Come a little further into my grandmother’s house with me and go through the door at the end of the dark passage into the kitchen. It was always called the kitchen although no food was ever prepared there and it was really the living room. In the middle of the room, dominating it was a mahogany table which had many leaves and could be extended to take as many people as ever came. It was always covered with a very old chenille cloth and even when it was in use as a dining table the chenille cloth stayed in place. At the far end of the room was an old fashioned range, (never used for cooking) with ovens which were used for drying wood.
In front of the fire there was a rag rug, which was made many years ago by my grandparents, one working from each end. Traditionally such rugs were made on farms at lambing time when the farmer or shepherd had to stay awake for long hours. Apart from that the floor was covered with lino. On either side of the fire there was a chair, a high backed Windsor wooden chair for my grandad and a fireside chair for grandma. By modern standards it was a room lacking in comfort but it was the place where they relaxed.
On one side of the room was a piano which grandma would sometimes play while grandad sang. They first met through their mutual love of music. They were Methodists and the vitality of the musical tradition at chapel was something they each enjoyed to the end of their lives.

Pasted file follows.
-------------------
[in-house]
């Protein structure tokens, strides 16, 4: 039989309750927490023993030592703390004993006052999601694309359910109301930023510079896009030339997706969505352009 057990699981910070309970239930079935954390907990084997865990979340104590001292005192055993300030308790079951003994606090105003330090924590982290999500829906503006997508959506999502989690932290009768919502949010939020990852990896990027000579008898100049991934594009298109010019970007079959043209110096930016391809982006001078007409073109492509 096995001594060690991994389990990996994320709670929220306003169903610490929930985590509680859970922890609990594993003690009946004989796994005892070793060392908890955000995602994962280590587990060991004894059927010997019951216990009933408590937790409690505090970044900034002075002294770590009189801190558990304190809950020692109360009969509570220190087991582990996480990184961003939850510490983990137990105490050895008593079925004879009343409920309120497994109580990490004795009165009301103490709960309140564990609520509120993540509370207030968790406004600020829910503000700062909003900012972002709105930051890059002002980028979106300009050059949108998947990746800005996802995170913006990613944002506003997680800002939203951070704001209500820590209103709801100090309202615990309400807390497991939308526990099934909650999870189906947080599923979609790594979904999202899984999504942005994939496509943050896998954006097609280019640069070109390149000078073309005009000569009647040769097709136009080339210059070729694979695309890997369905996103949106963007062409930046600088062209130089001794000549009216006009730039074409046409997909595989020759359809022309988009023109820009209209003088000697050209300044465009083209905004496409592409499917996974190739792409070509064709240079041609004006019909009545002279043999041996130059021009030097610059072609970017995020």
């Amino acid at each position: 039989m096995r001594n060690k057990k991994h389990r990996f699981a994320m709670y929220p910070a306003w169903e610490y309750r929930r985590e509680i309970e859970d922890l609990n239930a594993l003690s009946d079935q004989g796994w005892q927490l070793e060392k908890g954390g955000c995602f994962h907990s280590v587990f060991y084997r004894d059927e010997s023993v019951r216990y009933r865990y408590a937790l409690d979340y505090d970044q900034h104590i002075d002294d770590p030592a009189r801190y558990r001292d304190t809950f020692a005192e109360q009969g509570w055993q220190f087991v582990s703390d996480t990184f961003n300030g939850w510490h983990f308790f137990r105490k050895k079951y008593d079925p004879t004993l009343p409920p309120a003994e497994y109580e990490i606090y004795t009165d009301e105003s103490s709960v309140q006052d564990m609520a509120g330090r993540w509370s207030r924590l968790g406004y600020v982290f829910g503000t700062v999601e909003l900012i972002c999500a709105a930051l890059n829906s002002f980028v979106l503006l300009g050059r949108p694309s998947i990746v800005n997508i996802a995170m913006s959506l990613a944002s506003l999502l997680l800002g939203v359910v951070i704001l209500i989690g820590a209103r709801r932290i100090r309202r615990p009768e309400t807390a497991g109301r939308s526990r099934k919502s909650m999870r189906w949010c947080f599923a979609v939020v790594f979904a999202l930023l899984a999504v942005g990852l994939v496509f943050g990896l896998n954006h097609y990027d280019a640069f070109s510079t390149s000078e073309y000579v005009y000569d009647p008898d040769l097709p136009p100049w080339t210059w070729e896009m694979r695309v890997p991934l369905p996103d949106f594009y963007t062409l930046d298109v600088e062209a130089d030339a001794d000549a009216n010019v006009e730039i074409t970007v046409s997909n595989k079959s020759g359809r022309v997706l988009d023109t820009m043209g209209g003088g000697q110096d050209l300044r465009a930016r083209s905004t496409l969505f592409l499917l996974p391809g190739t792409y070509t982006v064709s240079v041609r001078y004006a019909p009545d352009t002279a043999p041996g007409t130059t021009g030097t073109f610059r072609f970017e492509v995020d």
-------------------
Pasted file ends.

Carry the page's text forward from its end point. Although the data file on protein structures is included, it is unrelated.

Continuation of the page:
At the end of the room there was a bureau and there grandad would do the farm accounts, keeping papers in the filing cabinet to one side. There was a bookcase too but, avid reader though I was, I can’t remember any of the books which were kept there and I don’t remember anyone ever reading them!
The other major item of furniture in this room was a Victorian cupboard on top of which stood the radio. Until I was about eight there was no mains electricity in the house so the radio was powered by “the accumulator” a bulky battery about the size of a car battery as I remember. Each Saturday Grandad would go into Caistor to collect a charged battery which he would swap for the one he had collected the previous week. The radio was on very loud every morning and when staying with them I always awoke to the sound of “Farming Today”.
I’ll bring you back into this kitchen another day.